The trio Time for Three – Nick Kendall, violin, Zach De Pue, violin and Ranaan Meyer, Double Bass – is appearing with the Louisville Orchestra on April 23 and 25 at the Kentucky Center. Classical 90.5’s Alan Brandt talked to the group about their origins and their new recording.
- Posted by Alan Brandt on April 21
Jorge Mester conducts and Robert Thies is the pianist in our next broadcast of the Louisville Orchestra on Classical 90.5, Thursday at 8 pm. Thies, who will perform Sergei Prokofiev’s Piano Concerto No. 3, is the first American pianist to win a Russian piano competition since Van Cliburn’s famed triumph in Moscow in 1958. Jorge Mester hails Robert “a genius.”
Peter Illych Tchaikovsky’s emotional Symphony No. 6 is also on the program. Mester conducts the work on the heels of his last appearance which included Dmitri Shostakovich’s Symphony No. 6. The maestro says the latter work was influenced by Tchaikovsky’s masterpiece.
Hector Berlioz’s Roman Carnival Overture begins the broadcast. Read Daniel Gilliam’s review of this Louisville Orchestra performance here.
- Posted by Alan Brandt on April 15
Review: Louisville Orchestra Highlights Russian Masterworks
Thursday morning, on the eve of his 80th birthday, Jorge Mester conducted his penultimate concert of the 2014-2015 Louisville Orchestra season with two major Russian works.
To open the concert, the orchestra played Berlioz’s Roman Carnival with vigor and excitement, with some beautiful moments from the violas, and a tender English horn solo from Trevor Johnson. Ultimately, against the Prokofiev concerto and the Tchaikovsky symphony, the overture felt more like a necessary formality in the orchestra-concert formula than a genuine statement.
The third piano concerto of Sergei Prokofiev balances witty humor and profound rhetoric, and Prokofiev establishes this M.O. in the initial five minutes of the concerto. Pianist Robert Thies and the orchestra play equal roles, moving gracefully through sometimes quirky, sometimes elegant tunes. There is always something interesting to hear because Prokofiev is always saying something interesting. Even in the transitions — when the music is leading us to an important moment — we find curiosities and gems.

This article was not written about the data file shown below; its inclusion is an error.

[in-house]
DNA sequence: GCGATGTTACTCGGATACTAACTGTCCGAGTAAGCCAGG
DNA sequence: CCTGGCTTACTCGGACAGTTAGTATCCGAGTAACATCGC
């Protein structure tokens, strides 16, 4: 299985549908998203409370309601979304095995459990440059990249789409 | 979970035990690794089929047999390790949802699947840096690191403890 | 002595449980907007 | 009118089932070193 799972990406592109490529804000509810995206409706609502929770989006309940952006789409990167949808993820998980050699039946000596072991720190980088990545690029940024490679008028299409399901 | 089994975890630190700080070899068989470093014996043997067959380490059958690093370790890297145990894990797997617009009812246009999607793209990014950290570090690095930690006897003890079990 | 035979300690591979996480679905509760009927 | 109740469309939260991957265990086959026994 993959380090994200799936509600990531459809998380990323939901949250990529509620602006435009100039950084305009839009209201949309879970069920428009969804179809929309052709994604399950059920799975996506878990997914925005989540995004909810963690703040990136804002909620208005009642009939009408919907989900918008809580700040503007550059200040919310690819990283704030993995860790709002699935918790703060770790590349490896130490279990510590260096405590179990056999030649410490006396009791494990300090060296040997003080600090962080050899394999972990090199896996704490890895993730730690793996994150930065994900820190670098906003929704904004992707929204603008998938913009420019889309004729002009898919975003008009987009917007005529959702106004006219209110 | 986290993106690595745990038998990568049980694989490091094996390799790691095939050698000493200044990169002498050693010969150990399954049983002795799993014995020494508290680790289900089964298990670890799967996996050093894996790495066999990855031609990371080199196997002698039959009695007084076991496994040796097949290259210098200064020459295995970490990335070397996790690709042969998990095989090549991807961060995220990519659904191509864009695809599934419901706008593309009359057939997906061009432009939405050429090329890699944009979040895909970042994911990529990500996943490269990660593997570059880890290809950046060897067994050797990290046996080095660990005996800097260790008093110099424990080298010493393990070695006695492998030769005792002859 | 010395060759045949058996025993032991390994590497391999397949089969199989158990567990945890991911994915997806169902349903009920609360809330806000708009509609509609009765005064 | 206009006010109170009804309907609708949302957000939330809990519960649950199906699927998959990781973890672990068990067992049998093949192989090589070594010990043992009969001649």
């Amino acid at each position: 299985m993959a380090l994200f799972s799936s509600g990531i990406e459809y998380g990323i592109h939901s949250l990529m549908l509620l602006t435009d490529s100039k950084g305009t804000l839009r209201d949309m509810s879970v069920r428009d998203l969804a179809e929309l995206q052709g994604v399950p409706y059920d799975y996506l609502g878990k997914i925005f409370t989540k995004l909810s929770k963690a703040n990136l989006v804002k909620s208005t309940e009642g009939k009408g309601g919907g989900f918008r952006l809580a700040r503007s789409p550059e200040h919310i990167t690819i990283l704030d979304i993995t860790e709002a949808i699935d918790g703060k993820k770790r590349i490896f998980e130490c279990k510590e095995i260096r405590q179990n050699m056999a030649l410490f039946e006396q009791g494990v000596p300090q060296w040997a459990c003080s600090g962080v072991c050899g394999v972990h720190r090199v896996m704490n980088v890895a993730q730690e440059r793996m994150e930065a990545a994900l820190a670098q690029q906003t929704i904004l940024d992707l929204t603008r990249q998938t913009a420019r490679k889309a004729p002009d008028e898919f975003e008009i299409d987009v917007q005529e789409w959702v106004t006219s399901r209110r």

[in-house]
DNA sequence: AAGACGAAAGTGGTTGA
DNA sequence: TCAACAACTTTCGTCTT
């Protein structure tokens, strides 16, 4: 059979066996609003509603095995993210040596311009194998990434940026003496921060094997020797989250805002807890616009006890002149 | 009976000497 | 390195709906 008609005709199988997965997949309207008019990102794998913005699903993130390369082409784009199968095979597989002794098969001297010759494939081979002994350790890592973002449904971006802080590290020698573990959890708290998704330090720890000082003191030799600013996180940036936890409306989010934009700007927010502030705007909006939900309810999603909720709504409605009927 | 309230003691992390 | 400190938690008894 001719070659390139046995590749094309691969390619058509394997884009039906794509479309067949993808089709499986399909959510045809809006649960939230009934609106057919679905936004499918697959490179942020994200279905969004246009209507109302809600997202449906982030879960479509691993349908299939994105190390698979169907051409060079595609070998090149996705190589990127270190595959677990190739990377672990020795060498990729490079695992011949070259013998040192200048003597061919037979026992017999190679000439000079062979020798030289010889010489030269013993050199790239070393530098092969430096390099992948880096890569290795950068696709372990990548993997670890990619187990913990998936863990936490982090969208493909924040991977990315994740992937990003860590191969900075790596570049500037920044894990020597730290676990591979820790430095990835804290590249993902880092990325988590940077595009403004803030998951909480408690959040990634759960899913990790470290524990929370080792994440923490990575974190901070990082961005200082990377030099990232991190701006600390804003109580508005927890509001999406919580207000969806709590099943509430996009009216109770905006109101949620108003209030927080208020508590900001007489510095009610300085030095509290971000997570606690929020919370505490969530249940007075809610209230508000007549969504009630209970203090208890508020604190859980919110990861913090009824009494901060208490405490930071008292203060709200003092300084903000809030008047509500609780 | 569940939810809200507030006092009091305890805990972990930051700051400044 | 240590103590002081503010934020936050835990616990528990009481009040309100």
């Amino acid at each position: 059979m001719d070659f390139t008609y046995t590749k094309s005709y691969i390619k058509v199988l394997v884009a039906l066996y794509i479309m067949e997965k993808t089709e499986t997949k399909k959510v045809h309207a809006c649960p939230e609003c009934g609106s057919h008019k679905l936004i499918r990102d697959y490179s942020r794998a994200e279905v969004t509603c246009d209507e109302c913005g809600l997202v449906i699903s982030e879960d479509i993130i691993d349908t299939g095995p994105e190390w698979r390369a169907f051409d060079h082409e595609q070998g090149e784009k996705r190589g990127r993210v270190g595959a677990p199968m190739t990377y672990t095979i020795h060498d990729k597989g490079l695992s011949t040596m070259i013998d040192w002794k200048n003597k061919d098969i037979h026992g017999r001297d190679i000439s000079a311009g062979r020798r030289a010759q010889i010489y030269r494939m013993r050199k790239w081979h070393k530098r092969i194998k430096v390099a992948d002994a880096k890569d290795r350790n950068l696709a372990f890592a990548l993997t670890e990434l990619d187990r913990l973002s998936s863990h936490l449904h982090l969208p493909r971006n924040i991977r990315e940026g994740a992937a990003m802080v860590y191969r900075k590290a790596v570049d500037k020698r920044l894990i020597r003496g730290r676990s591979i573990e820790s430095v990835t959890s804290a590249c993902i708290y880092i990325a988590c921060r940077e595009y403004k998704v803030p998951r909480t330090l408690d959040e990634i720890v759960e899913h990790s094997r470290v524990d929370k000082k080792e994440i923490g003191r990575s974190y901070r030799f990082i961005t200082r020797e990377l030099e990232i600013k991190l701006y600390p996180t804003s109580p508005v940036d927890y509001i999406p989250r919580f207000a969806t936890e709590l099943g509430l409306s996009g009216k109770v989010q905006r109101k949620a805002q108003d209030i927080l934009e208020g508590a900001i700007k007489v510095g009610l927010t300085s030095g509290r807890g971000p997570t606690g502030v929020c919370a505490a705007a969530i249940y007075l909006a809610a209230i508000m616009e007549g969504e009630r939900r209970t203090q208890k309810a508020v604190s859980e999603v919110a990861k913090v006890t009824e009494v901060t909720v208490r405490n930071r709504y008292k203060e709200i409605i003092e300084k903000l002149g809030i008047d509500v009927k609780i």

Thies brought an unassuming stage presence to Whitney Hall; lacking all the glitz, body and facial contortions common in soloists. Instead, he allowed Prokofiev’s music to exude personality and affectation. His enthusiasm for this third concerto was belied only by the tiniest grin during his first bow.
Soloist and orchestra were effortless and fluid, with a sparkling urgency throughout. But it was the middle movement, a set of theme and variations, that felt surreal. Here is a composer who is improvising, inviting the orchestra to interject and punctuate, and Thies’ ability to be unobtrusive allowed Prokofiev to be present, as though he had opened a portal to the moment of creation.
Pytor Ilyich Tchaikovsky’s final Symphony No. 6, “Pathétique,” premiered just nine days before his death, is the masterpiece we hope to hear again and again. Mester and orchestra, returning to a work they’ve performed many times, didn’t let their comfort with the notes impair a clear understanding and delivery of the music. Even at its most brooding, Mester didn’t hesitate to move the music forward. The strings were rich and resonant, and woodwind principals Marilyn Nije and Matthew Karr each gave poetic solos in the first movement.
The second movement, a sort of peg-leg waltz, was charming. Only in the final minutes did the waltz unhinge slightly. The stately third movement was peppy and cheerful, slightly reminiscent of The Nutcracker (a score the LO becomes intimately familiar with each holiday season). The fatalistic last movement, more tenebrous than the first, points to the inevitable and leaves us with questions without answers. Regardless of the Pathétique’s actual meaning or message, Tchaikovsky’s final symphony continues to speak profoundly and personally, and fresh performances like Thursday morning’s allow for that introspection.
As evidenced in this concert, and recent performances of Brahms and Elgar, this is a romantic orchestra, with a penchant for emotionally robust works. Ideally, an orchestra can play any period (baroque, classical, contemporary, etc) with equal authority, but the true colors of this band are showing.